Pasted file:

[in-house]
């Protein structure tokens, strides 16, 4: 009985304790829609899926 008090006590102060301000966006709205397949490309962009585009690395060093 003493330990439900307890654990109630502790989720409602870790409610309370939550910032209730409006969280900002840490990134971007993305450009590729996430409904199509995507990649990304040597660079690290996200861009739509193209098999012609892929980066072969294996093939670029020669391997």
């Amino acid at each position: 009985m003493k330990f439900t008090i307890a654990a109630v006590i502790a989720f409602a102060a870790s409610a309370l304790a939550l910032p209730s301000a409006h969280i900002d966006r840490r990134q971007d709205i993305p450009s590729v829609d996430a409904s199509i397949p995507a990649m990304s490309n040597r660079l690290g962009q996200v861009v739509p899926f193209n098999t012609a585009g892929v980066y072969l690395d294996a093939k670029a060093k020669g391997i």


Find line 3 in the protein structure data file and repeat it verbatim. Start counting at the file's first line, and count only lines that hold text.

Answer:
């Amino acid at each position: 009985m003493k330990f439900t008090i307890a654990a109630v006590i502790a989720f409602a102060a870790s409610a309370l304790a939550l910032p209730s301000a409006h969280i900002d966006r840490r990134q971007d709205i993305p450009s590729v829609d996430a409904s199509i397949p995507a990649m990304s490309n040597r660079l690290g962009q996200v861009v739509p899926f193209n098999t012609a585009g892929v980066y072969l690395d294996a093939k670029a060093k020669g391997i």